The second factor is the Doha Trade Round where proposals by the US and EU for reduced tariff barriers on all industrialized products could compound the impact of quota withdrawal.

The current timing for completion of the Doha Trade Round is end 2004. Textile producers in North America and Europe could face the final elimination of quotas at exactly the same time they also are hit by a first round of tariff reductions under Doha. However, the timing and the final outcome of the Doha Trade Round are unknowns.

The Uruguay Round overran by years and this round could be even more tricky with recent suggestions that the rising US trade deficit could encourage the US administration to reconsider their Doha stance. The elimination of tariffs and China's WTO membership are known and as such delegates attention tended to focus on the anticipated impact of these two factors on global markets in 2005.


One of the major beneficiaries is likely to be consumers in the developed world, the main market for all textiles.

Rubens Ricupero of UNCTAD says studies estimate that each European family loses Euro250/year because of quota restrictions on trade. However, delegates at the conference were virtually unanimous in their belief that by virtue of its WTO entry, China would be the major beneficiary of the final round of tariff elimination and India would be next in line. China already has a well-developed textile industry. It has 20% of the global apparel market and a huge low cost labour force. It has the financial and banking expertise of Hong Kong. Some believe China will win 50% of the global apparel market after tariff phase out.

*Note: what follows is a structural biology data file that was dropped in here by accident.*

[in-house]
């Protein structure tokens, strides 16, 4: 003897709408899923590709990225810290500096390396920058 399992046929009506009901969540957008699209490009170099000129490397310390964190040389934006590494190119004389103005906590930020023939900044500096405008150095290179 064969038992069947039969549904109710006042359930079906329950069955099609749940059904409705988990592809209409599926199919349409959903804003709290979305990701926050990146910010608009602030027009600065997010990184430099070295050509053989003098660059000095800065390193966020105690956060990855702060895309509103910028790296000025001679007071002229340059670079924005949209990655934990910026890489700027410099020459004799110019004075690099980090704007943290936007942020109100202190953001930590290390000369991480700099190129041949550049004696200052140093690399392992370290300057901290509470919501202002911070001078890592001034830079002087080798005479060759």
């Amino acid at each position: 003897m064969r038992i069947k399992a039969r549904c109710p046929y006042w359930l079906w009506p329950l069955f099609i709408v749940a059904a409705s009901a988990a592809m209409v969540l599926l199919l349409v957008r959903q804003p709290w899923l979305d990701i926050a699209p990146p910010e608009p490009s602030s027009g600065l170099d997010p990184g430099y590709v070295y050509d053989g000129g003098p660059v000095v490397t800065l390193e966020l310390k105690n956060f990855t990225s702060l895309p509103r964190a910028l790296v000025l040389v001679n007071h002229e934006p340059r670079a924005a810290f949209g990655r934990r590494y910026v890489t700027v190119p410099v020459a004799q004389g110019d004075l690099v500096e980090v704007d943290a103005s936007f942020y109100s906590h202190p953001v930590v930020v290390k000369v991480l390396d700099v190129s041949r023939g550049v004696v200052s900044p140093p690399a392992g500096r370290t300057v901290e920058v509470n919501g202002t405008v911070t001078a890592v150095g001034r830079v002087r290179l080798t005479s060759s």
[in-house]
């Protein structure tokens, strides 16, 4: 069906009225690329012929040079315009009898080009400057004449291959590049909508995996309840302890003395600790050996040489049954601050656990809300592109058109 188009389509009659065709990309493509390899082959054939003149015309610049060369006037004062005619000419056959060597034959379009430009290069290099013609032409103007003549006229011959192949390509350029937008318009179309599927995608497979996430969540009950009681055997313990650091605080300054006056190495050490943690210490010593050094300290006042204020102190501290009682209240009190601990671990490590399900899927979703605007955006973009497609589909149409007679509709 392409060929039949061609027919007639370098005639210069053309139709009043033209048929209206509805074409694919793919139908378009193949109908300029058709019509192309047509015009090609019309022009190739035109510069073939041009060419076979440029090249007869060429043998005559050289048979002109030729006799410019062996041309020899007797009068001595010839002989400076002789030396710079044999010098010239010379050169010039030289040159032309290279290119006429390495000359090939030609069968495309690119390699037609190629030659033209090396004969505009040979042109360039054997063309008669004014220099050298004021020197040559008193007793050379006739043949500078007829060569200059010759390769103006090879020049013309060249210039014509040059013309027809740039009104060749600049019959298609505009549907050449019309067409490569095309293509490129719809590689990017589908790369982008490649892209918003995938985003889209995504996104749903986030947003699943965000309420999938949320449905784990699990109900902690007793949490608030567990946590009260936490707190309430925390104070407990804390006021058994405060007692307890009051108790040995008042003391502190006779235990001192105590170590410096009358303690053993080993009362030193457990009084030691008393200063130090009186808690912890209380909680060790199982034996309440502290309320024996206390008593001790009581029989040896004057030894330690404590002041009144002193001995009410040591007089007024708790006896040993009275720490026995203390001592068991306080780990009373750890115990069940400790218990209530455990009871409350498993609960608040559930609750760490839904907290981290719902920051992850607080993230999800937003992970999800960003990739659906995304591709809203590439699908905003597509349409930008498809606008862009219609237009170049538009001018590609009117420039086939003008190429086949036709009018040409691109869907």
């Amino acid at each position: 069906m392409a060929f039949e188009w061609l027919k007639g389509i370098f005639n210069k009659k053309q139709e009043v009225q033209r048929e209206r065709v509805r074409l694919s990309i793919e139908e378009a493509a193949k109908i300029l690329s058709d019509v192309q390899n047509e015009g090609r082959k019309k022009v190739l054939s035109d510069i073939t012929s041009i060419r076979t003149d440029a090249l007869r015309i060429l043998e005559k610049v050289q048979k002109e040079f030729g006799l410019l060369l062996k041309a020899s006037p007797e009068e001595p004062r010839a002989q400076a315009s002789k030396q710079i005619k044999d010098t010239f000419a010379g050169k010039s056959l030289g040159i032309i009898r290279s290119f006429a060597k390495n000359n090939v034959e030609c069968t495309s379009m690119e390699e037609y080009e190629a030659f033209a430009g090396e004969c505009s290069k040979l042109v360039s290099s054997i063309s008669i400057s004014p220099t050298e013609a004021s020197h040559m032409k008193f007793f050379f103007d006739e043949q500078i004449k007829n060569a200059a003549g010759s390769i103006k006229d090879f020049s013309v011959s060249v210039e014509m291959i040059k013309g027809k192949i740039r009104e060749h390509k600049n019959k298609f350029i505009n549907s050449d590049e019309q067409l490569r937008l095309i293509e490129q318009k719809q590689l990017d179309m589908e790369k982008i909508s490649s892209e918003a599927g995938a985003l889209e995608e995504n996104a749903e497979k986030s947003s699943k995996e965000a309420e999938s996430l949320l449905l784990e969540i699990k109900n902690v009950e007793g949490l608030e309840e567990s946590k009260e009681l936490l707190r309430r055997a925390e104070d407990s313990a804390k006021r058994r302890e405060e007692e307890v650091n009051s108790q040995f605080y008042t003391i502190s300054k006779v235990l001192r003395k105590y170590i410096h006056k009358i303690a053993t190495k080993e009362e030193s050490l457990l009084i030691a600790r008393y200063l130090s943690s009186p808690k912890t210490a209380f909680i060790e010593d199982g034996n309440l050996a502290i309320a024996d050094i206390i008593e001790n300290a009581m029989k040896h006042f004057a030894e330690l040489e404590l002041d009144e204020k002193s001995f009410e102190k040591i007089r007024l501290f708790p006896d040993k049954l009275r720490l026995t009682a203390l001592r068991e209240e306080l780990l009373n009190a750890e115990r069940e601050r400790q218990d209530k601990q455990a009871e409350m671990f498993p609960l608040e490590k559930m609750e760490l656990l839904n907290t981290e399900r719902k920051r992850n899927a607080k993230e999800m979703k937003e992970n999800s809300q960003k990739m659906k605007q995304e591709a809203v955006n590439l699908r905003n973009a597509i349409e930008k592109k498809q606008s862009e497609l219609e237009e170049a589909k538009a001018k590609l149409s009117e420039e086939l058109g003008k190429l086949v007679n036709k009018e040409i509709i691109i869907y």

The evolution of imports into the EU after China's accession at the beginning of 2002, just in time to benefit from the third round of quota withdrawals, is evidence of this capability. In these product categories imports from China increased 53% by value and 164% by volume while average unit prices decreased 42%.

EU total imports of these products from all origins increased 10% by volume and 1% by value, suggesting substitution of imports from other countries. With only one exception there were drops in imports from other countries. China's market share in EU textile imports increased in one year to 35% in value from 23% in 2001 and to 30% in volume from 12% in 2001. The US marketplace tells an even more extreme story, partly, perhaps because the US has been back-loading tariff elimination, to a greater extent than Europe. Parks Shackleford offered compelling evidence of China's huge increase in market position in the US textiles market, particularly in the textile categories where quotas were eliminated at the start of 2002. US imports of cloth in these categories rose by 412 million square meters while the average price per square meter of imported cloth of Chinese origin fell 44%. Imports from the rest of the world declined by 201 meters.